Optimistic

It’s not easy picking up after more than four months of silence. But that was the appeal of blogging under a pseudonym to begin with. There were no pressures to maintain the grasp of an audience. I could write, stop, and resume at will. I wrote for a sense of freedom; shackles, I already had plenty of.

But this month drones on with depressing story after depressing story. I needed to write again, if only to my troubled self, to reclaim a sense of purpose. I needed to sit for a chat with me like in days of old, and talk to the one person I am fully comfortable talking to.

The presidential elections took their toll on my time and faculties. It was about then that I’d stopped writing. Much was being said about the situation in Egypt that one more word in an empty well of echos was hardly worth it. I belonged to a small commune of people who willingly discerned many shades of grey in a world of dogs who only saw in black and white. And my father taught me that in Bedlam, the wisest kept counsel to themselves.

We had come full circle, from one authoritarian chapter to another, albeit this one was much more zany with its cast of farcical antiheroes. And the funnier it got, the more it hurt. Over and over again, the lyrics of Pompeii played in my head. “And if you close your eyes, does it almost feel like nothing’s changed at all? … How am I going to be an optimist about this?”

But the upbeat drags me out of bed every morning. I am a little man who can only make a little difference, and by Jove I will.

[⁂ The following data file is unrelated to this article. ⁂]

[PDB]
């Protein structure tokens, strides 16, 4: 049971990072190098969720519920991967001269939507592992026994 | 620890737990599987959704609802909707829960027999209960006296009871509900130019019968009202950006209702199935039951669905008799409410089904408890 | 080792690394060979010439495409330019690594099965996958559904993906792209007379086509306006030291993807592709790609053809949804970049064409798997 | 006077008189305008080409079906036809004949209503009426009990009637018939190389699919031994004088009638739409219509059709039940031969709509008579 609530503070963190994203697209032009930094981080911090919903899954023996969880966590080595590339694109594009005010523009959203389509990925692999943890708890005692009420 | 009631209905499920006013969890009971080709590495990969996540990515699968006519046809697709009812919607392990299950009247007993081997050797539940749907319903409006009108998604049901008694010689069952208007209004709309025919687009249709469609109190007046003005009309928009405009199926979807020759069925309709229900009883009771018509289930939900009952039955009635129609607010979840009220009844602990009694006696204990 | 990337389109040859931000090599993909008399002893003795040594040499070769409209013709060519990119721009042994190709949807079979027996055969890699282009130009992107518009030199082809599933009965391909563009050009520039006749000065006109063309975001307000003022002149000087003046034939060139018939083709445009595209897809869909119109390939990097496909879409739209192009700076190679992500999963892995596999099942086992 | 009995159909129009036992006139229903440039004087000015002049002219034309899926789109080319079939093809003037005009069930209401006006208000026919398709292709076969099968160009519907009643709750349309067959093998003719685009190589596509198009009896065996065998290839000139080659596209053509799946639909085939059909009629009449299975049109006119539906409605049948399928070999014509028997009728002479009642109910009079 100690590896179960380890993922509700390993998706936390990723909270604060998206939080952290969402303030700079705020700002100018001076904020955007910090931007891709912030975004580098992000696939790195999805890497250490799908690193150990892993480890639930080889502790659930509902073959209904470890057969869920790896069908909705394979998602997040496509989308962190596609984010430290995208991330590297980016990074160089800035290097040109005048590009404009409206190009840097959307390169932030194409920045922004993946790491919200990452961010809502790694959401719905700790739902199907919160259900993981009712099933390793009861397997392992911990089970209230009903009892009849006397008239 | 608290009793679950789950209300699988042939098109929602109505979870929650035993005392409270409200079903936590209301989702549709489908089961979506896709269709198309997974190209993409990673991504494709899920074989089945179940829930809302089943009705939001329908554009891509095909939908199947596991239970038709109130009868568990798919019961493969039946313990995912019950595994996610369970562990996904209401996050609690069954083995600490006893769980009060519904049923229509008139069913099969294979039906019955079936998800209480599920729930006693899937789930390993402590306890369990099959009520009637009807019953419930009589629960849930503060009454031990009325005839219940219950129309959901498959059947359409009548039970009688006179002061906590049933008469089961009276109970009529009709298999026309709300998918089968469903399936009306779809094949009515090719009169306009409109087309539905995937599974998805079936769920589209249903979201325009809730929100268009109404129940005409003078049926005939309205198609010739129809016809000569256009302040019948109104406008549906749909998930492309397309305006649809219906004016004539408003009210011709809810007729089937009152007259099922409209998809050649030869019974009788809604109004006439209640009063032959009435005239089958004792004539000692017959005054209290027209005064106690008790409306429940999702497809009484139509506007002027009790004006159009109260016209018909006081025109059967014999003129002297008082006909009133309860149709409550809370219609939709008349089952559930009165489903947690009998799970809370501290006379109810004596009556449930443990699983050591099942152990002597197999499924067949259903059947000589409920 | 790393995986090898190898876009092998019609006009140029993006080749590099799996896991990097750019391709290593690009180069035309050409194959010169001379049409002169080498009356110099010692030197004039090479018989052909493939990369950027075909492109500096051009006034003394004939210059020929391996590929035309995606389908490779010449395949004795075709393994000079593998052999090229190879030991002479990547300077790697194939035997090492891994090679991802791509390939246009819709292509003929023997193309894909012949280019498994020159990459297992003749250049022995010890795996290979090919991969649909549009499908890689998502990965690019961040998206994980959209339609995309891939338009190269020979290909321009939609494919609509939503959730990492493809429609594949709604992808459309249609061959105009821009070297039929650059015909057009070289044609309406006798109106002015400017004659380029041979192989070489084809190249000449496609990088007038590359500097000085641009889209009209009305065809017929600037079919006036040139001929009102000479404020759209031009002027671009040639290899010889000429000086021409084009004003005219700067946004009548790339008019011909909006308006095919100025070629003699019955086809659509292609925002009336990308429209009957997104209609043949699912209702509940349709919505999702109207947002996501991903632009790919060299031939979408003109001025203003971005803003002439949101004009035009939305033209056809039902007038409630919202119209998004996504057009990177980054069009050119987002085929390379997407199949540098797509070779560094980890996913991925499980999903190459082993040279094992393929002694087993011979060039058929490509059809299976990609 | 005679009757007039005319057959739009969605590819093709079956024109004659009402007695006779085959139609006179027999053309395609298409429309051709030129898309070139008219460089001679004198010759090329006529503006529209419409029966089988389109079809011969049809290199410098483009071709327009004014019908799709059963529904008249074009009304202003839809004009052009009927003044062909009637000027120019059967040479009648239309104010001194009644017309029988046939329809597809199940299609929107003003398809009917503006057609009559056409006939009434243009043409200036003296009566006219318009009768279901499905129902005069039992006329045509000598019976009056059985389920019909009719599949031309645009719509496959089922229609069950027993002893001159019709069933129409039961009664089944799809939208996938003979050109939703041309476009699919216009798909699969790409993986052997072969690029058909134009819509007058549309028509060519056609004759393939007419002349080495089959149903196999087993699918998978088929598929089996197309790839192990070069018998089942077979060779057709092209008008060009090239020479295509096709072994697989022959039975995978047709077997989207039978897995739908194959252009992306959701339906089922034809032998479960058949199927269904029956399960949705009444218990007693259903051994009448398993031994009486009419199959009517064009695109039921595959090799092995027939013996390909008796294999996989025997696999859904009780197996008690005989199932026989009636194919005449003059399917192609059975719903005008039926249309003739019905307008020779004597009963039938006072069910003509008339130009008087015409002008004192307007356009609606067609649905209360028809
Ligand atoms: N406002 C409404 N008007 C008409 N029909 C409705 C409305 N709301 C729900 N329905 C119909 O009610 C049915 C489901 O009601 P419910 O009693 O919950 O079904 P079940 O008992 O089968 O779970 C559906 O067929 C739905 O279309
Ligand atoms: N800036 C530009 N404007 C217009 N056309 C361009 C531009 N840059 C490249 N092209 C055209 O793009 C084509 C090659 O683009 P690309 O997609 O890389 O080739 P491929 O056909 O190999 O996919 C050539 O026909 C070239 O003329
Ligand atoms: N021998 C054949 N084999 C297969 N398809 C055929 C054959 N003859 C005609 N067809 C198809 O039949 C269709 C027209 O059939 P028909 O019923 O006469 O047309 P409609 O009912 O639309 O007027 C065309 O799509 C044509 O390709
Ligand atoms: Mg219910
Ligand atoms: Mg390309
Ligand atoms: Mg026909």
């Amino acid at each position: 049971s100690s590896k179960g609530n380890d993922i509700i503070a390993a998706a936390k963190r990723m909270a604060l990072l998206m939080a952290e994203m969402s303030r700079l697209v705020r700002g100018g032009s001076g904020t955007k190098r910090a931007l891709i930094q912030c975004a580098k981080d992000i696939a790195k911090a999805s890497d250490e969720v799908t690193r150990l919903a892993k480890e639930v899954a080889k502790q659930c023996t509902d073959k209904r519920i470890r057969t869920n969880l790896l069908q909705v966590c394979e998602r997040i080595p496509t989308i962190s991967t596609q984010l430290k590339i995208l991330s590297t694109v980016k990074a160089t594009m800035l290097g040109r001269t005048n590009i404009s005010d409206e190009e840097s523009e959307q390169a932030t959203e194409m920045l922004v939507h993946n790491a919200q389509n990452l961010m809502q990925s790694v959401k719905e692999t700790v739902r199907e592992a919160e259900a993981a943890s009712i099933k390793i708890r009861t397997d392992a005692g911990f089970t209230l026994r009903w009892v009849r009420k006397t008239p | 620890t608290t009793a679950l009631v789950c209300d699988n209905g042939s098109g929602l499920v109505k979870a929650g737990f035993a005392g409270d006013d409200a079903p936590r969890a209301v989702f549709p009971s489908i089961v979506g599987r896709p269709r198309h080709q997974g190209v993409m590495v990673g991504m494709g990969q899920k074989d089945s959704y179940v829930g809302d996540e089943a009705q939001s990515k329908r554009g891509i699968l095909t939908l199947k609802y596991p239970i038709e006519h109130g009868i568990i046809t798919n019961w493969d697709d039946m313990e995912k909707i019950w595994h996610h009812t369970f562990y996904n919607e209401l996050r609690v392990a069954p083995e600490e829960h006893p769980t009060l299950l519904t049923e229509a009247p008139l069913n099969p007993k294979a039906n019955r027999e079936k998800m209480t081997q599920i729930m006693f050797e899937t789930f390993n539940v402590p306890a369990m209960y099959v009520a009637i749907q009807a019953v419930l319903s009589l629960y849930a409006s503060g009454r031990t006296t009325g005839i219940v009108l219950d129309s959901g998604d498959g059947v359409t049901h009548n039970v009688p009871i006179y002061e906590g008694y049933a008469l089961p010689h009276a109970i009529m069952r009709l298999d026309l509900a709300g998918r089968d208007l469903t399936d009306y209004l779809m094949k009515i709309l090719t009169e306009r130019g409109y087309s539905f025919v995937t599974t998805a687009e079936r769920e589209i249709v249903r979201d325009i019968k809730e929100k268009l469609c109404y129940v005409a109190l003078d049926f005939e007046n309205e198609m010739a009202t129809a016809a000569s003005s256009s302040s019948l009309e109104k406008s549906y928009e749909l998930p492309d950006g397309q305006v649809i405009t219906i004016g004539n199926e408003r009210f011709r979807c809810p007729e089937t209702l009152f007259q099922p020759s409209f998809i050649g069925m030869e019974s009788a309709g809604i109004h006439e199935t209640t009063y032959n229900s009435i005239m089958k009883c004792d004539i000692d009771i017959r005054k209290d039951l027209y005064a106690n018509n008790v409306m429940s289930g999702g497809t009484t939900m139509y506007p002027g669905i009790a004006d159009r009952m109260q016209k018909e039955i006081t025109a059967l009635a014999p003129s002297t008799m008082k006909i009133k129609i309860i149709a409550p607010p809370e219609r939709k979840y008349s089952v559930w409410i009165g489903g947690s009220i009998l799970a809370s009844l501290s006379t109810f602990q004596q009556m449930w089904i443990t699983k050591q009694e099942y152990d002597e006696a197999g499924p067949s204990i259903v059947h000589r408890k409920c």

There is only so much that can be accomplished by despondence. Barely anything.

Giving in to the allure of carping over politics seems like the thing that’s in these days. And I can understand where the pull comes from, what with everything happening on the home front and everywhere else. Waking up to news of a massacre or a forced displacement is hardly an uplifting experience. The abject depravation emanating from the television set, the bleating of our beloved pundits, and the asinine shtick in our courtrooms can drive a man insane. And hearing people trying to condone massacres, praise the butcher, and impudently attempt to explain the inexplicable, will just throw a stake through whatever is left of your belief in humanity. Understood.

What I remind myself with, though, is a mantra I kept repeating year after year, every morning, whenever I felt that the world, and my very existence, were inane manifestations of misplaced energy: Sisyphus was happy. He drove that stone up the mountain everyday with a sincere conviction that it might be his last, or a resolute belief in his ability to keep it atop this time round. If not so, then he merely pushed to spite the petulant Gods who belittled and scorned, who had the insolence to summarily judge and punish, but lacked the prudence to empathize, rectify, and make amends.

I pull myself away from the life-sapping screens of my laptop, smart-phone and television set, and immerse myself into the self-absorbing, insignificant travails of the day, bothering myself only with what I think I can influence and change. For the Holy House has a Lord of its own, but I am the Lord of my own herd.

This disengagement with current affairs is not a nonchalant aloofness to the lives lost, to the harsh incarcerations, nor to the walls that are tumbling down in the city that we love. My reclusion is a voluntary act of optimism; a necessary defence against the ensuing chaos, a refusal to wallow endlessly in a valley of despair, and an unwavering audacity in my ability, indeed in every decent person’s ability, to exact certain incremental changes no matter how uncertain the surroundings may be.

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